UCLan’s Journalism Innovation and Leadership Programme participants have spent an intensive study week in Cape Town, learning how to solve problems and test new ideas via a five-day design sprint.
Led by a team of innovation experts, the 20 journalists from organisations across the UK and the African continent used design thinking to produce a range of solutions to the question of how to engage Gen Z audiences in news.
They were joined online by seven additional JILeaders participants who were unable to travel to Cape Town, including journalists from the UK, Fiji, Georgia and Africa.
The group challenged themselves to think differently, placed the user at the heart of their innovations and worked in teams to develop prototypes, which they then presented to a group of young people from Cape Town for feedback.
Jacqui Merrington, JILeaders participant and UK-based digital transformation specialist, said: “This is not just a journalism course. It’s a community of inspirational change-makers from across Europe and Africa with whom I’ve just been lucky enough to spend the week in Cape Town.
“A week design-sprinting, innovating, testing, learning, imagining, interviewing, problem-solving, Post-it noting our butts off, sketching, laughing, playing games, listening, talking, sharing and questioning ‘how might we…’ do journalism differently and better and engage with young audiences in a sustainable way.”
Read Jacqui’s summary of learnings from the Cape Town sprint in her journalism innovation newsletter The Happy Journalist
The intensive study week was led by Dr François Nel, head of the JILeaders programme, with UCLan visiting faculty members Laurens Vreekamp, a journalist, design thinker and founder of the Future Journalism Today Academy; Sarah Hartley, a journalism entrepreneur and experienced news executive; Jeremy Clifford, JILeaders head of mentoring and founder of Chrysalis Transformations, and audience development and editorial consultant Ed Walker.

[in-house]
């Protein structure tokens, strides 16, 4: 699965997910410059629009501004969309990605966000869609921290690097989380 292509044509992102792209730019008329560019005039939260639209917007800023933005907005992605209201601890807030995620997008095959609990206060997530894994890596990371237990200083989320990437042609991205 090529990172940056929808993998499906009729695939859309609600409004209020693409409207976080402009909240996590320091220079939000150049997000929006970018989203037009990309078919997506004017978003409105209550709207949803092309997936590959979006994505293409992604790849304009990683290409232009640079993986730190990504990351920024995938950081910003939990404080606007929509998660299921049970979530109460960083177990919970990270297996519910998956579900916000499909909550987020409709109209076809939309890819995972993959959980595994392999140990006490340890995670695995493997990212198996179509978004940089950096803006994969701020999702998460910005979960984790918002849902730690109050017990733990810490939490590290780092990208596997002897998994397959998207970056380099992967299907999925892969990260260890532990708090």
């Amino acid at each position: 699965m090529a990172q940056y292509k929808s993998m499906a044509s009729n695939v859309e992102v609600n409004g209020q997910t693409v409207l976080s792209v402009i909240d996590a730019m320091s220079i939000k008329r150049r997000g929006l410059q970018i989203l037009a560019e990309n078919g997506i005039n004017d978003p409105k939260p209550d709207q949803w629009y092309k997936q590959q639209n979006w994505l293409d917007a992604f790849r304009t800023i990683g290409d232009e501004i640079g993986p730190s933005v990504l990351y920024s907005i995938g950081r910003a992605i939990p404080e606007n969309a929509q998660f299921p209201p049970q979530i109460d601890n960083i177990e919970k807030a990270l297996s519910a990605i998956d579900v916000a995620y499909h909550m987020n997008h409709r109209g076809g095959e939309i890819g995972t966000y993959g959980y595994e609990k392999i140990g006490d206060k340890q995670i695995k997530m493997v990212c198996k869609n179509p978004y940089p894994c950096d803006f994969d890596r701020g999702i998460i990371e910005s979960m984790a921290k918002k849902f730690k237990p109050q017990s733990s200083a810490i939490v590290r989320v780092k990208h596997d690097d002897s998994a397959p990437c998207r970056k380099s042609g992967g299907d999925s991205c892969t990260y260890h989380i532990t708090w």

Netherlands-based Laurens, who has led design sprints with a range of major organisations including Google, said: “It was truly inspiring to work with such a diverse group of journalism leaders, coming from wildly different backgrounds and continents, and have them all embrace the uncertainty that comes with the Sprint process. To see Zimbabwean and Irish folks build paper prototypes with Somali and Kenyans to user test their ideas with a variety of South African youth, has been just extraordinary to observe.
“It was a privilege to be there when radical and fresh ideas came to fruition for solving current and – so it became clear – universal challenges in journalism.”
The JILeaders programme also organised a Forum, in collaboration with South Africa’s Media24, to explore the biggest innovation challenge facing the media industry today: How to balance relevance and environmental responsibility in the era of A.I.
Speakers took part from across the globe and included JILeaders programme leader Dr François Nel, current participants and visiting faculty, as well as journalists from Media 24 and Hermann Wasserman from the University of Stellenbosch. The forum was supported by Google News Initiative. Watch the replay.
Find out more about the JILeaders programme.
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